• Make sure customers have a cohesive experience throughout their entire relationship with your company (and in fact, this often happens as a natural result when your team takes a unified, revenue-focused approach to revenue) 

The tactics/work required to achieve those goals could include the following: 

  • Developing the overall strategy for winning and retaining new business
  • Creating processes and workflows for the entirety of the customer lifecycle, including detailed department handoffs
  • Choosing and maintaining the tech tools that make all of this interdepartmental work possible 
  • Collecting and analyzing data about revenue retention and using those insights to inform the first three points
  • Actively searching for friction within customer-facing departments and working to remove it, such as with better training, tools or processes   

Smaller companies may be able to delegate these tasks to various teams or functional leaders. However, it’s likely that, as your SaaS business scales, you will need a dedicated person or team to oversee revenue generation.

Appointing a revenue leader frees up your marketing, sales, and support employees to focus on their core jobs of messaging, selling and serving customers. But more importantly, it places a layer of strategic oversight across your growth-driving functions.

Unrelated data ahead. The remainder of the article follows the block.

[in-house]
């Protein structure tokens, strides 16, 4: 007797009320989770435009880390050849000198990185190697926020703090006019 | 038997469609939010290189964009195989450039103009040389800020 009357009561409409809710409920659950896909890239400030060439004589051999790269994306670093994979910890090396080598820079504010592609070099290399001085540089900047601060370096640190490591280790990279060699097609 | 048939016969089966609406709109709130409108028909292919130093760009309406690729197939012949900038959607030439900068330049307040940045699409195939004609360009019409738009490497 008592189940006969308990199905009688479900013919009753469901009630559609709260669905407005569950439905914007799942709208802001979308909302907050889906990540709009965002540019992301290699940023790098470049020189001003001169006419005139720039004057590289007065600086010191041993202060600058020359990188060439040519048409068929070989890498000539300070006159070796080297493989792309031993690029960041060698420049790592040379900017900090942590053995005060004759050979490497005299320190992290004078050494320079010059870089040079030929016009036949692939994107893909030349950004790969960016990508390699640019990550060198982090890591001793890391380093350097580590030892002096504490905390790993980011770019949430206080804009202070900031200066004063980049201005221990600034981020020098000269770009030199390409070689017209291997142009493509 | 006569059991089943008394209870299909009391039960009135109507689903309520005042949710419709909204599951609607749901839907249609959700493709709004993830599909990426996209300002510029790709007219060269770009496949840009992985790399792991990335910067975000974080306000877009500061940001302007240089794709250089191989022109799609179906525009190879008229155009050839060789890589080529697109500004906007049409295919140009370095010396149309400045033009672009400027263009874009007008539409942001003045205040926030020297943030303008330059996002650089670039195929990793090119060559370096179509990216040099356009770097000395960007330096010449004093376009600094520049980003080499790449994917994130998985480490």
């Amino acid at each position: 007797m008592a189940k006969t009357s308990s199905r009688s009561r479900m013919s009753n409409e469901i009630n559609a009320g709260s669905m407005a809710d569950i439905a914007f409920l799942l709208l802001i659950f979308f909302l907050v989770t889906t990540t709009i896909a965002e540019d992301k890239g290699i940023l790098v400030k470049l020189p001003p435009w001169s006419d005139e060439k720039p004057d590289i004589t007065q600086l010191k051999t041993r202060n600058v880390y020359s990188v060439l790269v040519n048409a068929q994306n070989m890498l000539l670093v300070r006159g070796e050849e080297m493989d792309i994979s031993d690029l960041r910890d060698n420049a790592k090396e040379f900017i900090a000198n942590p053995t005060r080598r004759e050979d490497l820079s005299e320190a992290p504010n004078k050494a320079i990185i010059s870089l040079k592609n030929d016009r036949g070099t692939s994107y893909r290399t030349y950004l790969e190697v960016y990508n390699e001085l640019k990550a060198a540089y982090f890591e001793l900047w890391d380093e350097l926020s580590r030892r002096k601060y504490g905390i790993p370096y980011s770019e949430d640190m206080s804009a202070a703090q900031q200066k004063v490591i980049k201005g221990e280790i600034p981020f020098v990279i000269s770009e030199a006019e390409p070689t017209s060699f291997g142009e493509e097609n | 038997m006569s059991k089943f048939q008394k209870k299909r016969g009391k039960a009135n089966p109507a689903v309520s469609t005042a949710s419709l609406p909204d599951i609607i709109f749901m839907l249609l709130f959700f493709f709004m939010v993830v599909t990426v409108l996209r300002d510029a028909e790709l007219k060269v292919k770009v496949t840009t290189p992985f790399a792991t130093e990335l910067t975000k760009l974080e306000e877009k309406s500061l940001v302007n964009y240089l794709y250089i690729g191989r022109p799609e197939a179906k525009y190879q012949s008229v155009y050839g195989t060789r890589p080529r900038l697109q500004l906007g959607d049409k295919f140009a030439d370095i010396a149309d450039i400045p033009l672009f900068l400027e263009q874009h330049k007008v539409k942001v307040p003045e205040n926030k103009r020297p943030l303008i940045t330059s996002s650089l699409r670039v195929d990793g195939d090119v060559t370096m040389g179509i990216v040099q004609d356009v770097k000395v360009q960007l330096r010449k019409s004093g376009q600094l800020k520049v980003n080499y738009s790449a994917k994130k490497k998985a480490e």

Signs You Need to Restructure for RevOps

Small companies don’t need to designate an entire department to RevOps. If your marketing, sales and customer support teams are small enough, simply having them work together more closely may be enough to keep them aligned and efficient.

But as you grow, the need for someone in a RevOps role will become more pronounced. 

Ideally, you’ll hire a RevOps team or director before you start to encounter problems like these, which are typically associated with siloed departments: 

An overly complex and buggy tech stack.